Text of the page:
China’s central bank left its key interest rates unchanged on Monday despite strengthening calls for monetary policy easing to support economic growth amid a notable slowdown in inflation.
The People’s Bank of China retained its one-year loan prime rate, or LPR, at 3.65 percent. Likewise, the five-year LPR, the benchmark for mortgage rates, was left unchanged at 4.30 percent.
The LPR is fixed monthly based on the submission of 18 banks, though Beijing has influence over the rate-setting. The LPR replaced the central bank’s traditional benchmark lending rate in August 2019.
The PBoC was widely expected to hold the LPR today as the medium-term lending facility, or MLF, which acts as a guide to the LPR, was maintained last week.
The central bank had infused CNY 125 billion into the financial market last week through one-year MLF at an unchanged rate of 2.75 percent.
In April, consumer prices rose only 0.1 percent, the weakest inflation since February 2021. Further, producer prices slid 3.6 percent, marking the biggest decrease since May 2020.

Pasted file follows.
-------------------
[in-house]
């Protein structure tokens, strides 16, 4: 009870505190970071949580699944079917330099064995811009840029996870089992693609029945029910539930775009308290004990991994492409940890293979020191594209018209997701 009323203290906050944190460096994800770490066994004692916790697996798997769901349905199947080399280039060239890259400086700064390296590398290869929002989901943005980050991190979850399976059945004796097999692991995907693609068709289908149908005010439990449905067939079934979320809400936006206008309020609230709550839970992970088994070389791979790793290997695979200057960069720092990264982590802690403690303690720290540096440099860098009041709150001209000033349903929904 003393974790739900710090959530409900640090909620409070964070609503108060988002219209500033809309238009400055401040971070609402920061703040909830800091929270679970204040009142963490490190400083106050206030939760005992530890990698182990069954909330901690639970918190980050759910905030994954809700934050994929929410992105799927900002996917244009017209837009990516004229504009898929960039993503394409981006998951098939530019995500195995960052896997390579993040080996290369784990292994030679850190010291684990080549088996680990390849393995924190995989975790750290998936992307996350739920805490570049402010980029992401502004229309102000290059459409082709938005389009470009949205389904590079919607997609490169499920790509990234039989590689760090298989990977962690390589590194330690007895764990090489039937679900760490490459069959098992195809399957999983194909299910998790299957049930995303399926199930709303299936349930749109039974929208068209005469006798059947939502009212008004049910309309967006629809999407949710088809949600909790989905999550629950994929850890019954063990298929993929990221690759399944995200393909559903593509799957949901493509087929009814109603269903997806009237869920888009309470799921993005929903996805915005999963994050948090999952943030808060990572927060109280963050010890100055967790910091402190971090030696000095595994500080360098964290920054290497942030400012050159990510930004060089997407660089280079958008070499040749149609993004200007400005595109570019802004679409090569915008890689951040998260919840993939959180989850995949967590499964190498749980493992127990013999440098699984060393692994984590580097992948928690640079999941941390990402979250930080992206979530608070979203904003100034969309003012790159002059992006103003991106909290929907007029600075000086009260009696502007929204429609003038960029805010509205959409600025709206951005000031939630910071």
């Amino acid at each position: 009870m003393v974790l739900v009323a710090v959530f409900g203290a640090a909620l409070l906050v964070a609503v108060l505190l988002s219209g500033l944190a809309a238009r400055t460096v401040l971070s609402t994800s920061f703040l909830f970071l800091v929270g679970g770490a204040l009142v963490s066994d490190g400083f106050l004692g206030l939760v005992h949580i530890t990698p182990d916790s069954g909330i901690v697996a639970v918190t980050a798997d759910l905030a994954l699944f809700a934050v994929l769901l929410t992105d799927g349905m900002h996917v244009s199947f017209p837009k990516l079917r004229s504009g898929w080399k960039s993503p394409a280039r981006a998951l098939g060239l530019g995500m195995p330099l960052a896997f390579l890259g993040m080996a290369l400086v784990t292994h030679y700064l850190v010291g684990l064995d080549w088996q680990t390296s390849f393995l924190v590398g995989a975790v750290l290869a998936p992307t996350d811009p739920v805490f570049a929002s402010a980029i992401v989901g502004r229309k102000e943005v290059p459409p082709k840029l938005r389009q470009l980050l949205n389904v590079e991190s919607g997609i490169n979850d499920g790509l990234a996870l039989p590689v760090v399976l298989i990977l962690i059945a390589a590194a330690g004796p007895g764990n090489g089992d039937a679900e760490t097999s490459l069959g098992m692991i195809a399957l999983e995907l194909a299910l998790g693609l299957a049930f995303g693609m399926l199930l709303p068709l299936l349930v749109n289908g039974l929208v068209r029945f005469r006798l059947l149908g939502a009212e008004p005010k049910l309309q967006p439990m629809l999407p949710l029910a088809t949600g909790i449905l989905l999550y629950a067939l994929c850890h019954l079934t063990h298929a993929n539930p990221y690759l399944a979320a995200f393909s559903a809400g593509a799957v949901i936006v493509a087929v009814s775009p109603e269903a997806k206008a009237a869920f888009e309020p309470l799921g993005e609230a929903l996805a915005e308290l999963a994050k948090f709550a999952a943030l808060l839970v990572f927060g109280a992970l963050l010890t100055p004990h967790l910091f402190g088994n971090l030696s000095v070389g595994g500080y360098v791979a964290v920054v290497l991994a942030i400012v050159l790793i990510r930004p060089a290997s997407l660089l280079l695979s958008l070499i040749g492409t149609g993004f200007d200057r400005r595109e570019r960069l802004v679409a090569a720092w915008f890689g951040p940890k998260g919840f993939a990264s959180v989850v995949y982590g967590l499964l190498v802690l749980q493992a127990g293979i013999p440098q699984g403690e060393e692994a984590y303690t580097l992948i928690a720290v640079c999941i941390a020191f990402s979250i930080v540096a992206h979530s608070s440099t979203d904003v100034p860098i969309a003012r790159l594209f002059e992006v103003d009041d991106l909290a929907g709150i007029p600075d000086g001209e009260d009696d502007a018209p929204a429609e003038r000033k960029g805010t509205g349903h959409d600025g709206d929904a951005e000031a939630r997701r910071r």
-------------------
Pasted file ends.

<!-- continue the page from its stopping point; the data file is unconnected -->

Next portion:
Subdued consumer price inflation as well as sharp fall in factory gate prices provide space for the central bank to take measures to cushion economic growth.
Recent data suggested that the economy is losing momentum after the lifting of Covid restrictions boosted growth in the first quarter.
Beijing aims to achieve a growth target of around 5.0 percent in 2023. The International Monetary Fund had projected China’s economy to grow 5.2 percent this year and 4.5 percent in 2024.
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